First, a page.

If you open Observer and inspect the process (in this example it would be 0.116.0) the “State” tab will show you “Information could not be retrieved, system messages may not be handled by this process.” This basic spawn works as intended, but it doesn’t support being inspected and handling system-level messages. That’s one reason it’s better to use a GenServer.

GenServer Example

The GenServer approach is preferred. It makes it easier to supervise the process and it has built-in support for handling system messages.

    defmodule ProcessState.GenServerState do
      require Logger
      use GenServer

      # Client

      def start(initial_state) do
        Logger.info("Starting genserver with initial state: #{inspect initial_state}")
        GenServer.start(__MODULE__, initial_state)

      def add(pid, increment) do
        Logger.info("Sending :add message")
        GenServer.call(pid, {:add, increment})

      # Server (callbacks)

      def handle_call({:add, increment}, _from, %{counter: current} = _state) do
        Logger.info("Adding #{inspect increment} to state.")
        new_state = %{counter: current + increment}
        Logger.info("New state is #{inspect new_state}")
        {:reply, current + increment, new_state}


Here’s an example of how to interact with it in IEx.

    alias ProcessState.GenServerState
    {:ok, pid} = GenServerState.start(%{counter: 0})
    GenServerState.add(pid, 10)
    GenServerState.add(pid, 11)
    # examine the "state" of the process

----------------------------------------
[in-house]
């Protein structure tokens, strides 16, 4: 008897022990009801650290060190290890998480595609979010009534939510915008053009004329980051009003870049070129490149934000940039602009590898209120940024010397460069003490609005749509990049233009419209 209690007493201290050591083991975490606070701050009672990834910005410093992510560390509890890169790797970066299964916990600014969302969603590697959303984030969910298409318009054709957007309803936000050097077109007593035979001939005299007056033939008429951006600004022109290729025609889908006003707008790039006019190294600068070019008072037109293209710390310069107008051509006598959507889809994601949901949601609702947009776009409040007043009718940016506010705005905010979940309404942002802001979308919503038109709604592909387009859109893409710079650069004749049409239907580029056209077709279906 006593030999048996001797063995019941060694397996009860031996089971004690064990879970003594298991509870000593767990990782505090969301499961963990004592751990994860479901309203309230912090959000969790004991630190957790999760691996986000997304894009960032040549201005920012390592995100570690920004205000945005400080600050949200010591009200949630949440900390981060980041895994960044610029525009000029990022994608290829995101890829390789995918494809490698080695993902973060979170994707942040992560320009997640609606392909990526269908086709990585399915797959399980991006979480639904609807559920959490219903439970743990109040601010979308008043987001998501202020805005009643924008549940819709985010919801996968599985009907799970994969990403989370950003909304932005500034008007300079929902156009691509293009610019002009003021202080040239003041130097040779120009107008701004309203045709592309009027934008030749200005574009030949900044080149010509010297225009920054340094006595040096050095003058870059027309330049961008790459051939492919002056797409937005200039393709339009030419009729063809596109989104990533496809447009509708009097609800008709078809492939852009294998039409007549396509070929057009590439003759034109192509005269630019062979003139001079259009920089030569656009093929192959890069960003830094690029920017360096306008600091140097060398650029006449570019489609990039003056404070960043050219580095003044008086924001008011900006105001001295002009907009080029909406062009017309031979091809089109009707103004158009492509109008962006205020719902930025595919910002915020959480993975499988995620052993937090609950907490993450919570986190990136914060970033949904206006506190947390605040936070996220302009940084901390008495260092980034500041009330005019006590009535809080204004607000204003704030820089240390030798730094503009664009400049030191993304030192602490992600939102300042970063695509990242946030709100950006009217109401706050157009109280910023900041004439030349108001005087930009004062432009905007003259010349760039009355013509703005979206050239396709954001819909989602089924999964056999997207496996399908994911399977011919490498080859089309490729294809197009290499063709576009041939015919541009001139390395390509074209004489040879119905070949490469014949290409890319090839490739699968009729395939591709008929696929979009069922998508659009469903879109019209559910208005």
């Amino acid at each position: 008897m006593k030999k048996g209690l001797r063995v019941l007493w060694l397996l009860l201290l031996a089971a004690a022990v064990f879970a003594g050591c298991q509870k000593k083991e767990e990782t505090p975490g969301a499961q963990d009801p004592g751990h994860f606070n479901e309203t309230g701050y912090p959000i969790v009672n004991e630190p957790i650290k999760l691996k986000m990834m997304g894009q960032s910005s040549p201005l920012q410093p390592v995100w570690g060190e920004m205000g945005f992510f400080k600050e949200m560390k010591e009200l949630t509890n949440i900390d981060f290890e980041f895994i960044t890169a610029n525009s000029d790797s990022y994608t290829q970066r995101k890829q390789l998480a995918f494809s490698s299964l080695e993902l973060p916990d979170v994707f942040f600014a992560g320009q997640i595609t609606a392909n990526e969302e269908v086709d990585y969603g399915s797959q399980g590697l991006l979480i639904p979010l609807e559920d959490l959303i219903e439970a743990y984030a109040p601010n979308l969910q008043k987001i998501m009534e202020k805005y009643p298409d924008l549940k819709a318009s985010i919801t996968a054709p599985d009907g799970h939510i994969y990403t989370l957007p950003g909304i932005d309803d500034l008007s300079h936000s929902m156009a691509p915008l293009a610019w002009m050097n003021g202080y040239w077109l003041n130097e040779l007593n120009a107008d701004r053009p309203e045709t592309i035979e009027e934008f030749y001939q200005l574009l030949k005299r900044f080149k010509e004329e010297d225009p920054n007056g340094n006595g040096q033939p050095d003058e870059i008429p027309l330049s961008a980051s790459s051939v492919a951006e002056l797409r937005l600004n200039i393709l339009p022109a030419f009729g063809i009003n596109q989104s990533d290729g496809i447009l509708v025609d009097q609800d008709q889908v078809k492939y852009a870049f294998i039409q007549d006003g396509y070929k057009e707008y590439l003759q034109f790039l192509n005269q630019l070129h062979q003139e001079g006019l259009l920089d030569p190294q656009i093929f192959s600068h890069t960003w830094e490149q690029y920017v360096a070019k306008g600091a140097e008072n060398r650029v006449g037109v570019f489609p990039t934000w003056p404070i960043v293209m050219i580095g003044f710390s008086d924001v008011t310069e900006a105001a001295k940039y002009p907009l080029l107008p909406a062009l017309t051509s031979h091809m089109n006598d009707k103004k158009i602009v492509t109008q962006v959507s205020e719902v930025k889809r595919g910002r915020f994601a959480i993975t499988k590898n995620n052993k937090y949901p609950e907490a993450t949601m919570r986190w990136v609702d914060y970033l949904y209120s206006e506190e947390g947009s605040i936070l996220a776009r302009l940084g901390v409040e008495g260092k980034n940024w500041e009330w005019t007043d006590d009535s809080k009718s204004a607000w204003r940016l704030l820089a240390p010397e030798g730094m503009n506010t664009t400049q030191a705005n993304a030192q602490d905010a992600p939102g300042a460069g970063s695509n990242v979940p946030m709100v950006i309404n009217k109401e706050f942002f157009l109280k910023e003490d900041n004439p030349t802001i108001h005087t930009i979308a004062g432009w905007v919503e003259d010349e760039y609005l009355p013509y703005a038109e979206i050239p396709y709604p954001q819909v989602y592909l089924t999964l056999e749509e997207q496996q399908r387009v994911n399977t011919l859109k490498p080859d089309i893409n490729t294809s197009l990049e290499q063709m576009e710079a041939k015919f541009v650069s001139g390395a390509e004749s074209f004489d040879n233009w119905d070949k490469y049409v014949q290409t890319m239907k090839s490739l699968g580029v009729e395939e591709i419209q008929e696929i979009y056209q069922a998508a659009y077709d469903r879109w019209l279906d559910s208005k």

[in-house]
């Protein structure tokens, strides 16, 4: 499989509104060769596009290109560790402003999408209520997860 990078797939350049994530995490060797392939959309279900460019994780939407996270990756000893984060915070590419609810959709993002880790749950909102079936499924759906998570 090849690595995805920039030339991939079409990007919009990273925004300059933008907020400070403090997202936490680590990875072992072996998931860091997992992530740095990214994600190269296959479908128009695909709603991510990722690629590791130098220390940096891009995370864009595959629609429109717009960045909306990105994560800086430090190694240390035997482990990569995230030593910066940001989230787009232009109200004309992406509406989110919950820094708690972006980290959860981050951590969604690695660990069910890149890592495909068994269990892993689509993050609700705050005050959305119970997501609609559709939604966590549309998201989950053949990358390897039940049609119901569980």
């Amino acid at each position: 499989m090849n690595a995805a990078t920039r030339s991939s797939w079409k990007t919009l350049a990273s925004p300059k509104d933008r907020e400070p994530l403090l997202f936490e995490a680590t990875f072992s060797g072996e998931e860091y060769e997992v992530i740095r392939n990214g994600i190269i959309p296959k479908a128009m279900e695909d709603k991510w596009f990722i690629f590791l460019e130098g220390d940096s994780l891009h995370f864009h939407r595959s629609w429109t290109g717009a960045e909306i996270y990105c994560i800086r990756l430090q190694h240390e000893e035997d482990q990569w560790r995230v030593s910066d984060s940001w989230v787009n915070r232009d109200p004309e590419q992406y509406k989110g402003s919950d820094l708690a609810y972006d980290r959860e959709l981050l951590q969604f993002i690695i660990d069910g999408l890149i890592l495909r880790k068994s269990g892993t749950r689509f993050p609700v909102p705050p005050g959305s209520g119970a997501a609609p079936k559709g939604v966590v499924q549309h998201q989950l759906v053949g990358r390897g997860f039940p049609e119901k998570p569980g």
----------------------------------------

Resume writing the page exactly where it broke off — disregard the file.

You might see something like this…

    iex(1)> alias ProcessState.GenServerState

    iex(2)> {:ok, pid} = GenServerState.start(%{counter: 0})

    19:59:29.725 pid=<0.114.0> [info]  Starting genserver with initial state: %{counter: 0}
    {:ok, #PID<0.117.0>}

    iex(3)> GenServerState.add(pid, 10)

    19:59:32.965 pid=<0.114.0> [info]  Sending :add message

    19:59:32.965 pid=<0.117.0> [info]  Adding 10 to state.

    19:59:32.965 pid=<0.117.0> [info]  New state is %{counter: 10}

    iex(4)> GenServerState.add(pid, 11)

    19:59:38.822 pid=<0.114.0> [info]  Sending :add message

    19:59:38.822 pid=<0.117.0> [info]  Adding 11 to state.

    19:59:38.822 pid=<0.117.0> [info]  New state is %{counter: 21}

Note the pid responsible for running each line? All the same things are happening here that are happening in the spawn example. The GenServer approach makes it less explicit and adds support for handling other system messages.

Running Observer, I found the pid (0.117.0 in my case) in the “Processes” tab. Inspecting that process, the “State” tab looks like this.

observer inspecting GenServer State

The last line shows the “state” structure in the GenServer process.


Using the GenServer or Agent approach for storing runtime state in your Elixir application is the standard, recommended way. They have built-in support for being supervised. There is built-in support for handling system-level events. Observer understands them and can work with them natively. Most importantly perhaps, the functions can be “pure” and predictable. Given the same input, the same output is returned.

This is the “clean” version of managing state in a process.